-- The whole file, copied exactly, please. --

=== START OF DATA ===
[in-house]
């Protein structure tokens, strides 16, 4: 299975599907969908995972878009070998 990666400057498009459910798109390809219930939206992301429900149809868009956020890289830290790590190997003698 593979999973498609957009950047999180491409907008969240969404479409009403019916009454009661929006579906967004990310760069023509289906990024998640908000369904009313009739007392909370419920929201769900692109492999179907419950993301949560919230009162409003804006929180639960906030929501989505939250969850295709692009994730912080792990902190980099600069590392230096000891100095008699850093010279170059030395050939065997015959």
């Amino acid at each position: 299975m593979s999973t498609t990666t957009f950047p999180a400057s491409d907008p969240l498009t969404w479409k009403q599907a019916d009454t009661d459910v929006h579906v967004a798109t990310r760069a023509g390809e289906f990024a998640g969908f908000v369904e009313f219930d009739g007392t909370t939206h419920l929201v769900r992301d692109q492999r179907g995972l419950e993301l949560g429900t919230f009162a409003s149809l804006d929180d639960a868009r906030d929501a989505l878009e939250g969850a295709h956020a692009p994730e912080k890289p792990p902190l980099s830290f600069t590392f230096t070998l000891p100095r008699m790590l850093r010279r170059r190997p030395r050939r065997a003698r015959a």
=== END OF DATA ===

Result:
[in-house]
């Protein structure tokens, strides 16, 4: 299975599907969908995972878009070998 990666400057498009459910798109390809219930939206992301429900149809868009956020890289830290790590190997003698 593979999973498609957009950047999180491409907008969240969404479409009403019916009454009661929006579906967004990310760069023509289906990024998640908000369904009313009739007392909370419920929201769900692109492999179907419950993301949560919230009162409003804006929180639960906030929501989505939250969850295709692009994730912080792990902190980099600069590392230096000891100095008699850093010279170059030395050939065997015959």
């Amino acid at each position: 299975m593979s999973t498609t990666t957009f950047p999180a400057s491409d907008p969240l498009t969404w479409k009403q599907a019916d009454t009661d459910v929006h579906v967004a798109t990310r760069a023509g390809e289906f990024a998640g969908f908000v369904e009313f219930d009739g007392t909370t939206h419920l929201v769900r992301d692109q492999r179907g995972l419950e993301l949560g429900t919230f009162a409003s149809l804006d929180d639960a868009r906030d929501a989505l878009e939250g969850a295709h956020a692009p994730e912080k890289p792990p902190l980099s830290f600069t590392f230096t070998l000891p100095r008699m790590l850093r010279r170059r190997p030395r050939r065997a003698r015959a």